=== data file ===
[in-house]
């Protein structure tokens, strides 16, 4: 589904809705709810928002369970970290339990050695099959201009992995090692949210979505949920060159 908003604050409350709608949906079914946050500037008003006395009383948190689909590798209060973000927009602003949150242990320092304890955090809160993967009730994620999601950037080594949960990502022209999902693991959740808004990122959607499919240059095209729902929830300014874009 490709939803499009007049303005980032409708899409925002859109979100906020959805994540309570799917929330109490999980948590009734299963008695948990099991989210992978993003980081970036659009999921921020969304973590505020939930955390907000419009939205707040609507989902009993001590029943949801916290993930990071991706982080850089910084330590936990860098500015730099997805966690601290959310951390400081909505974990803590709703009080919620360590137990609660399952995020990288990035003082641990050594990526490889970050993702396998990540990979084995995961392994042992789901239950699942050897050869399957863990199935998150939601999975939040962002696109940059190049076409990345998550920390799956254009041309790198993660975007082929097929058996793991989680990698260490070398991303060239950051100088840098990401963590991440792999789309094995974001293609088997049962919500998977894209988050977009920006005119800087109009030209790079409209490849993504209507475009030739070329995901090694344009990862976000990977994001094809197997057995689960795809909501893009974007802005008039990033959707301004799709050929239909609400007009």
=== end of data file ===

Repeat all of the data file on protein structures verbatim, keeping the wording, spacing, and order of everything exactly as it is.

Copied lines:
[in-house]
């Protein structure tokens, strides 16, 4: 589904809705709810928002369970970290339990050695099959201009992995090692949210979505949920060159 908003604050409350709608949906079914946050500037008003006395009383948190689909590798209060973000927009602003949150242990320092304890955090809160993967009730994620999601950037080594949960990502022209999902693991959740808004990122959607499919240059095209729902929830300014874009 490709939803499009007049303005980032409708899409925002859109979100906020959805994540309570799917929330109490999980948590009734299963008695948990099991989210992978993003980081970036659009999921921020969304973590505020939930955390907000419009939205707040609507989902009993001590029943949801916290993930990071991706982080850089910084330590936990860098500015730099997805966690601290959310951390400081909505974990803590709703009080919620360590137990609660399952995020990288990035003082641990050594990526490889970050993702396998990540990979084995995961392994042992789901239950699942050897050869399957863990199935998150939601999975939040962002696109940059190049076409990345998550920390799956254009041309790198993660975007082929097929058996793991989680990698260490070398991303060239950051100088840098990401963590991440792999789309094995974001293609088997049962919500998977894209988050977009920006005119800087109009030209790079409209490849993504209507475009030739070329995901090694344009990862976000990977994001094809197997057995689960795809909501893009974007802005008039990033959707301004799709050929239909609400007009």